The Iyer Brothers are set to share personal musical stories of their journey with the veena in Elisabeth Murdoch Hall on Tuesday 26 September, accompanied by an impressive ensemble of veena players and featuring voices of the brothers’ young Australian students.
We spoke with the Iyer Brothers, Ramnath and Gopinath Iyer, ahead of their performance to learn a bit more about the curious string instrument they have spent a half-century mastering.
What makes the veena such a unique instrument?
The veena is one of the most ancient string instruments of India. It is a delicate, beautiful instrument that, in the hands of a master, can express all the nuances of Carnatic vocal and instrumental music. The veena has a unique tonal quality due to its construction, starting with a bass sound in the lower octaves and shriller tones in the higher octaves, very similar to the human voice.
Could you explain the historical significance of the veena and its role in traditional Indian music and culture?
The veena has a recorded history that dates back to the Vedic period (approximately 1500 BCE) and is referenced in ancient works such as the famous Tamil literary work Silappadikaram (approximately 2nd Century AD). There were even beliefs stated in these ancient texts that the veena eradicates all evil and bestows great good on people, just through listening to its notes, developing a cultural reverse for the instrument that endures today.
The veena is also referred to as the ‘Saraswati veena’, named after the Hindu goddess of wisdom and arts Saraswati - who is usually depicted holding or playing the instrument. Veena music is frequently performed in temples as offerings to the Gods and Goddesses and in times gone by, veena players were employed as court musicians in the royal palaces of the South Indian kingdoms. They would play for the enjoyment of the royal families and other members of the king’s court including on special occasions and for royal visitors and guests.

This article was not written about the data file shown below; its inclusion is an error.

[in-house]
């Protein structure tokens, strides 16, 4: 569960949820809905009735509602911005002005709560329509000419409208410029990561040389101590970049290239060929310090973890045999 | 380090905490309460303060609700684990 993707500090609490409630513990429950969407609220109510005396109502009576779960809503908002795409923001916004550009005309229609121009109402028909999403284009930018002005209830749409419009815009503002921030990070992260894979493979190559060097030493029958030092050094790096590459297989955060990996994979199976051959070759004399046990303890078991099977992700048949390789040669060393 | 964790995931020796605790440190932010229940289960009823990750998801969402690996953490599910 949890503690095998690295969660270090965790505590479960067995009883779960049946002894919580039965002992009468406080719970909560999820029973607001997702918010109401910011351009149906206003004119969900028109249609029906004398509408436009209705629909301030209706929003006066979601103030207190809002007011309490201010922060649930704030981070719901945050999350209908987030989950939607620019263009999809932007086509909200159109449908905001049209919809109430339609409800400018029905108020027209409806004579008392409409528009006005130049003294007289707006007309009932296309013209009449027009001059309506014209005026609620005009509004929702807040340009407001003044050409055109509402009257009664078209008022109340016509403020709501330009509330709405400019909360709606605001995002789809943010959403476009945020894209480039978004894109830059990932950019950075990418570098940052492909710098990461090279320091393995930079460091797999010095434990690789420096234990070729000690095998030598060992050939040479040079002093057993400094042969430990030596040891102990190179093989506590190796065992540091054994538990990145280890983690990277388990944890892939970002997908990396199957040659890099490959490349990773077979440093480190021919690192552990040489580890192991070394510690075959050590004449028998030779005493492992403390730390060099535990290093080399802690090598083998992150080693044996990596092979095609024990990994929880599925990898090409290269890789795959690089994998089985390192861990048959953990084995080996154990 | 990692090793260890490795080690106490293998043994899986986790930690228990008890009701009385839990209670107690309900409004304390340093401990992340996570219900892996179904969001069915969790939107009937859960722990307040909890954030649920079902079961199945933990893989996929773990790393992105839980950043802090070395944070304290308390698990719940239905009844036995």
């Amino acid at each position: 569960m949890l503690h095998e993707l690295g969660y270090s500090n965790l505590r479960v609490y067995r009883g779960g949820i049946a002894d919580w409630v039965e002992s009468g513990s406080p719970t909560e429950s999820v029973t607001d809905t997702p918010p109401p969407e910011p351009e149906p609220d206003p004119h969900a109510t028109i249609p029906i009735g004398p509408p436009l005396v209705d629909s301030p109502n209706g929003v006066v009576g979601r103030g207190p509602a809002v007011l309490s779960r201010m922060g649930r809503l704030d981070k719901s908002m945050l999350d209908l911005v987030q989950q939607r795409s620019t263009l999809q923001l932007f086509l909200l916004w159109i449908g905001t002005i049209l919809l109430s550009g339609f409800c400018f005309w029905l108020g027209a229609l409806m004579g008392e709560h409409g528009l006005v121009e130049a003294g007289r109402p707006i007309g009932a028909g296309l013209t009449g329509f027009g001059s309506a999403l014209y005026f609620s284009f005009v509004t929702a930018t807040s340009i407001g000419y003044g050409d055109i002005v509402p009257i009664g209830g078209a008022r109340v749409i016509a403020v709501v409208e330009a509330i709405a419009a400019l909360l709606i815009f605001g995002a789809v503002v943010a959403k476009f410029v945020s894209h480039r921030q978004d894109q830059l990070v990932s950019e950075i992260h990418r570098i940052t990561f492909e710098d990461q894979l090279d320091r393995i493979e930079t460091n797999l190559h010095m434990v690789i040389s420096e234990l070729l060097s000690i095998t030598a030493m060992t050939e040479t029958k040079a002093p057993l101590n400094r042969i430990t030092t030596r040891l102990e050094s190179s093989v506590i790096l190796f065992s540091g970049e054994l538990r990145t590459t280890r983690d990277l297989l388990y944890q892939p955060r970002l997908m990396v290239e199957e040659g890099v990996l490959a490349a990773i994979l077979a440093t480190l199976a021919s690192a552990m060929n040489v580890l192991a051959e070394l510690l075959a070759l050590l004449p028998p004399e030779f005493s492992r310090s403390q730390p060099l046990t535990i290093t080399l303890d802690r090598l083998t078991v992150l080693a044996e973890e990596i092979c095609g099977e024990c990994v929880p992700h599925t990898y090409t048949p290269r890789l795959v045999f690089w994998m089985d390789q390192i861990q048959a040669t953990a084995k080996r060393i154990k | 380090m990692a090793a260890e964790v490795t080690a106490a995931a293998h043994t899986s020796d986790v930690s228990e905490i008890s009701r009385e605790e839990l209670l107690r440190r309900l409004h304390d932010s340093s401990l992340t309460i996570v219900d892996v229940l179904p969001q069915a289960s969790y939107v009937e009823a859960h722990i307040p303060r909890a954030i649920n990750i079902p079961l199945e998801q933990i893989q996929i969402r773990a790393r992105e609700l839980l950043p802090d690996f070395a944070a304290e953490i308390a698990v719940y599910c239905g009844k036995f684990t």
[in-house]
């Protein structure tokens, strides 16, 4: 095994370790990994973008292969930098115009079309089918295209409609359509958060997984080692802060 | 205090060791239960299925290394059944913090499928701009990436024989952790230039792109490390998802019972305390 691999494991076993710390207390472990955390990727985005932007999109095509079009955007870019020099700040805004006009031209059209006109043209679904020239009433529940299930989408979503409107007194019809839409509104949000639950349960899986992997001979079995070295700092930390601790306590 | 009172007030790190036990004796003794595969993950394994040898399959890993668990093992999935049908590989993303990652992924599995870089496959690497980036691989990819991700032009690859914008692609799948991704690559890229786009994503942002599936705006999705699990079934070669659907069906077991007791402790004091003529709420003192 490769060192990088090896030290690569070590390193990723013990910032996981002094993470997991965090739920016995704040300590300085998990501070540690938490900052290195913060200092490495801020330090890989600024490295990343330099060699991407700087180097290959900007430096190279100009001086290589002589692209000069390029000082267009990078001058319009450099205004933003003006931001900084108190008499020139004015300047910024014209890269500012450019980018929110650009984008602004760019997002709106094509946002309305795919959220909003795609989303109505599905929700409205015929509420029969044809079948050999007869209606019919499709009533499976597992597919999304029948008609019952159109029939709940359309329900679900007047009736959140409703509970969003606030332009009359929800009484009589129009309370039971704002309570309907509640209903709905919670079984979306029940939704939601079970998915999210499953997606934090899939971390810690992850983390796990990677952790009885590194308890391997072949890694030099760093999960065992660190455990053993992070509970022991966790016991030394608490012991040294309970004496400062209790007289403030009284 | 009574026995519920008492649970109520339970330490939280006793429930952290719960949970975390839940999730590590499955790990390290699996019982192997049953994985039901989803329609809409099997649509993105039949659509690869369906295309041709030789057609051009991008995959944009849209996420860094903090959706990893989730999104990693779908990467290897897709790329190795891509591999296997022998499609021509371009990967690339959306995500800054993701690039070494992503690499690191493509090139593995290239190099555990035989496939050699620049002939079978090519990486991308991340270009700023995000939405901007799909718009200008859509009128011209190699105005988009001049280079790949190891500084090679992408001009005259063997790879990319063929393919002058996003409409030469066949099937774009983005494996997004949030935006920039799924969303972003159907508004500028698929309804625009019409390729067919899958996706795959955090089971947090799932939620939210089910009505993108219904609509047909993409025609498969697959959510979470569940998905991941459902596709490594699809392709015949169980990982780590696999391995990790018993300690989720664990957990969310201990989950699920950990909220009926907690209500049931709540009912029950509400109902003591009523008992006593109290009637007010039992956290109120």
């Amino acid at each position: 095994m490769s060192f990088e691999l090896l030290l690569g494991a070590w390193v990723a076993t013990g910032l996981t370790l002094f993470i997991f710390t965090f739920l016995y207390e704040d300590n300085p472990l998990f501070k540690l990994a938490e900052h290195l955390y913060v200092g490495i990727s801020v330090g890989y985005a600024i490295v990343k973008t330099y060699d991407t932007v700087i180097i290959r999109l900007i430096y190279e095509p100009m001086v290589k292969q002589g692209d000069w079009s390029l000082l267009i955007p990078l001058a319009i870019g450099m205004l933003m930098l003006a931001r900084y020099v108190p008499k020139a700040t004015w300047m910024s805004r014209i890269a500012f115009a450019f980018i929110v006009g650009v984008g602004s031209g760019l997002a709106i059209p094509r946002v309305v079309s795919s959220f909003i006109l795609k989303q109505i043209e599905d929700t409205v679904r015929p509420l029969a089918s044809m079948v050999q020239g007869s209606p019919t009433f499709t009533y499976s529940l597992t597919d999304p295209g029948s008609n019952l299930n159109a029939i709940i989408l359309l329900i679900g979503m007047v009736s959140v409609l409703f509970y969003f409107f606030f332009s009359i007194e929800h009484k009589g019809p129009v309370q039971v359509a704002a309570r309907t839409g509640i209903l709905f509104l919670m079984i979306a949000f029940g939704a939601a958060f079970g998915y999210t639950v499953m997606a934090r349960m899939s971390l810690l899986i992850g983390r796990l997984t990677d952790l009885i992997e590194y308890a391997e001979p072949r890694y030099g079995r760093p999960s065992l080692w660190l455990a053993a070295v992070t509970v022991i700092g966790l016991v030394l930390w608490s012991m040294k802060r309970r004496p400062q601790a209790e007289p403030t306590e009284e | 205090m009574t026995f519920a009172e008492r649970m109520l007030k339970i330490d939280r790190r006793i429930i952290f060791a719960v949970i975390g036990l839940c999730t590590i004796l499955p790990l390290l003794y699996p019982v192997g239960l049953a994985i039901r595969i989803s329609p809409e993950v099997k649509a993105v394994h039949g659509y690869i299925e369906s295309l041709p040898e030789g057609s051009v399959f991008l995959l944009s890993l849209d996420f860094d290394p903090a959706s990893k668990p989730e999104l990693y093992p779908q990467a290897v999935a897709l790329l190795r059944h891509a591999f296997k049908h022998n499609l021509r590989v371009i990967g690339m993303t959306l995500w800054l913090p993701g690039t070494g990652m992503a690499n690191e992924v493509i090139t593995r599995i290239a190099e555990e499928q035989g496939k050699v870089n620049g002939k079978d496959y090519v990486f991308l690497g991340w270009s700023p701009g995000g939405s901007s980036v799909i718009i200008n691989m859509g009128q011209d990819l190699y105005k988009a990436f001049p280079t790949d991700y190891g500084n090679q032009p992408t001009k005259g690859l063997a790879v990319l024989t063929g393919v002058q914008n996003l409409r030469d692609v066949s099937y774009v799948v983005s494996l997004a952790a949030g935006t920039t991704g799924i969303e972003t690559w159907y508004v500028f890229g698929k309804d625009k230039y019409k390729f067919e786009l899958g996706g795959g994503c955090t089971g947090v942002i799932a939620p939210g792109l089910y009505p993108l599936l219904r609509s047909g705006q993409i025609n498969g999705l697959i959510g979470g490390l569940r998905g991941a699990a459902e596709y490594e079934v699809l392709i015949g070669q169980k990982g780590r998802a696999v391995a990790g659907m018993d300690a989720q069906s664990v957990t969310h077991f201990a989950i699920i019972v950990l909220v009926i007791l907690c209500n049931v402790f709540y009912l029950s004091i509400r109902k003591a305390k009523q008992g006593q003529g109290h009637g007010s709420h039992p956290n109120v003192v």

The science and grammar of Indian music was developed and codified over the ages using the veena as a reference instrument, with Muthuswamy Dikshitar, one of the most famous composers from the 18th Century, using the veena as a reference to write his compositions which continue to form a core part of the repertoire in veena music today.
In what ways has the veena evolved and adapted over time to fit into modern music contexts while preserving its traditional essence?
There have been several technological advancements done to the construction of the veena over the years. These include evolution in construction materials, the size of the instrument and sound amplification of the veena.
In the modern context, for a veena concert to make an impact in a large concert hall, the instrument needs to have the throw and power of a human voice but as a soft string instrument, it requires strong amplification to reach out to audiences. Striking a balance between amplification of sound whilst maintaining the purity and beauty of the tone of the instrument is a challenge that today’s artists and sound engineers face. In the 1970s contact microphones were invented and have been gratefully used by veena artists to make their concerts successful, while more recently modern electronic gadgets such as pre-amplifiers, sound mixers and the revolutionary electronic veena have innovated the sound amplification of the veena.
The art of making the veena is a rare skill that is preserved by traditional artisans in South India. As such, each instrument is precious, has its own individual tonal quality and character and can only be repaired by a master in the artform, which presents difficulties for the growing diasporic population and the globalisation of audiences. Over the years, the veena – initially perfected between the 16th and 17th centuries – has evolved multiple times. Today, light-weight, easily portable versions that do not compromise on musical quality are available including dismantlable versions ideal for travel.
Even with modern adaptation and innovation, the music of the veena still retains the classical values of the Carnatic system of Indian music. The veena is also finding increasing popularity in other genres such as film music, orchestras and collaborations with other systems of music like Jazz, North Indian and Western classical music.
You can see Iyer Brothers in the Elisabeth Murdoch Hall on Tuesday 26 September 7.30pm.